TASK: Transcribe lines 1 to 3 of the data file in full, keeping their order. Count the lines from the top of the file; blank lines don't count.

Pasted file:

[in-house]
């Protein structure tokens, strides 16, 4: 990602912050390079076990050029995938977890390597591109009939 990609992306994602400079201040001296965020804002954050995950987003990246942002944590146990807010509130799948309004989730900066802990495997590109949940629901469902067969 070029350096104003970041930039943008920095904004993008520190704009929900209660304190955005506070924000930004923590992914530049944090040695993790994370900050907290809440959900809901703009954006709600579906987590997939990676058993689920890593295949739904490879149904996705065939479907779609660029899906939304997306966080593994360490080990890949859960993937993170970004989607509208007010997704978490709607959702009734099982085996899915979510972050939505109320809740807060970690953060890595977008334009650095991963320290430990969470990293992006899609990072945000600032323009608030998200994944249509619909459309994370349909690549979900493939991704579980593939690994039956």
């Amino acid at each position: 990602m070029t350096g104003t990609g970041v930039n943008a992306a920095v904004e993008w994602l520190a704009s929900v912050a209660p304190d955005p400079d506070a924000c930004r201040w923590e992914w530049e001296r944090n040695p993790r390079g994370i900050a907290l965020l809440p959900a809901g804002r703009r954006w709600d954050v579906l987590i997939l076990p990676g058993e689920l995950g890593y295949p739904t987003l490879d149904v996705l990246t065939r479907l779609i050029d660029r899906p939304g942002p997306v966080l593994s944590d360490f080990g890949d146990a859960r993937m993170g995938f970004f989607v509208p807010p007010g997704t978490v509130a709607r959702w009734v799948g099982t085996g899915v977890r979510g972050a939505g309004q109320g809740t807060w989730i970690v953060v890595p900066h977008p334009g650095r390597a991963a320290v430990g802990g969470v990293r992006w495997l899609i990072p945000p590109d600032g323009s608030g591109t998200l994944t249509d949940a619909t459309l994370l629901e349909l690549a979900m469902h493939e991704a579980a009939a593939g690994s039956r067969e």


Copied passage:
[in-house]
């Protein structure tokens, strides 16, 4: 990602912050390079076990050029995938977890390597591109009939 990609992306994602400079201040001296965020804002954050995950987003990246942002944590146990807010509130799948309004989730900066802990495997590109949940629901469902067969 070029350096104003970041930039943008920095904004993008520190704009929900209660304190955005506070924000930004923590992914530049944090040695993790994370900050907290809440959900809901703009954006709600579906987590997939990676058993689920890593295949739904490879149904996705065939479907779609660029899906939304997306966080593994360490080990890949859960993937993170970004989607509208007010997704978490709607959702009734099982085996899915979510972050939505109320809740807060970690953060890595977008334009650095991963320290430990969470990293992006899609990072945000600032323009608030998200994944249509619909459309994370349909690549979900493939991704579980593939690994039956």
């Amino acid at each position: 990602m070029t350096g104003t990609g970041v930039n943008a992306a920095v904004e993008w994602l520190a704009s929900v912050a209660p304190d955005p400079d506070a924000c930004r201040w923590e992914w530049e001296r944090n040695p993790r390079g994370i900050a907290l965020l809440p959900a809901g804002r703009r954006w709600d954050v579906l987590i997939l076990p990676g058993e689920l995950g890593y295949p739904t987003l490879d149904v996705l990246t065939r479907l779609i050029d660029r899906p939304g942002p997306v966080l593994s944590d360490f080990g890949d146990a859960r993937m993170g995938f970004f989607v509208p807010p007010g997704t978490v509130a709607r959702w009734v799948g099982t085996g899915v977890r979510g972050a939505g309004q109320g809740t807060w989730i970690v953060v890595p900066h977008p334009g650095r390597a991963a320290v430990g802990g969470v990293r992006w495997l899609i990072p945000p590109d600032g323009s608030g591109t998200l994944t249509d949940a619909t459309l994370l629901e349909l690549a979900m469902h493939e991704a579980a009939a593939g690994s039956r067969e």